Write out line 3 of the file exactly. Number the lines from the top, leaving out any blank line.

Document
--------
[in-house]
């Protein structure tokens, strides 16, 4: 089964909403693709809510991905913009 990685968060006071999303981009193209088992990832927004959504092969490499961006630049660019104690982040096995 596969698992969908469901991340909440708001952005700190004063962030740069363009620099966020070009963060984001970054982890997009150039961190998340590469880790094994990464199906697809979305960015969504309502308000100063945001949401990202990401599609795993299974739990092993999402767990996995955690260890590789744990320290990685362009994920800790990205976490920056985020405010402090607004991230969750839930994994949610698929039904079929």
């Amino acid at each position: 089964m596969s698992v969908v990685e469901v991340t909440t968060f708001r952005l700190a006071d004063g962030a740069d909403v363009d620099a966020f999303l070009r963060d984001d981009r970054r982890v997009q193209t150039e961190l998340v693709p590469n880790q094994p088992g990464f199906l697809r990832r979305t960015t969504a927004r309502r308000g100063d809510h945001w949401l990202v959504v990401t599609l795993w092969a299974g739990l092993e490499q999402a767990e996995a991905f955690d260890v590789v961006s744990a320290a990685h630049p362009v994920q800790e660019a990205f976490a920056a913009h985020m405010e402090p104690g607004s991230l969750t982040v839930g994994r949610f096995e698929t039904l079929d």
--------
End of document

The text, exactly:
């Amino acid at each position: 089964m596969s698992v969908v990685e469901v991340t909440t968060f708001r952005l700190a006071d004063g962030a740069d909403v363009d620099a966020f999303l070009r963060d984001d981009r970054r982890v997009q193209t150039e961190l998340v693709p590469n880790q094994p088992g990464f199906l697809r990832r979305t960015t969504a927004r309502r308000g100063d809510h945001w949401l990202v959504v990401t599609l795993w092969a299974g739990l092993e490499q999402a767990e996995a991905f955690d260890v590789v961006s744990a320290a990685h630049p362009v994920q800790e660019a990205f976490a920056a913009h985020m405010e402090p104690g607004s991230l969750t982040v839930g994994r949610f096995e698929t039904l079929d």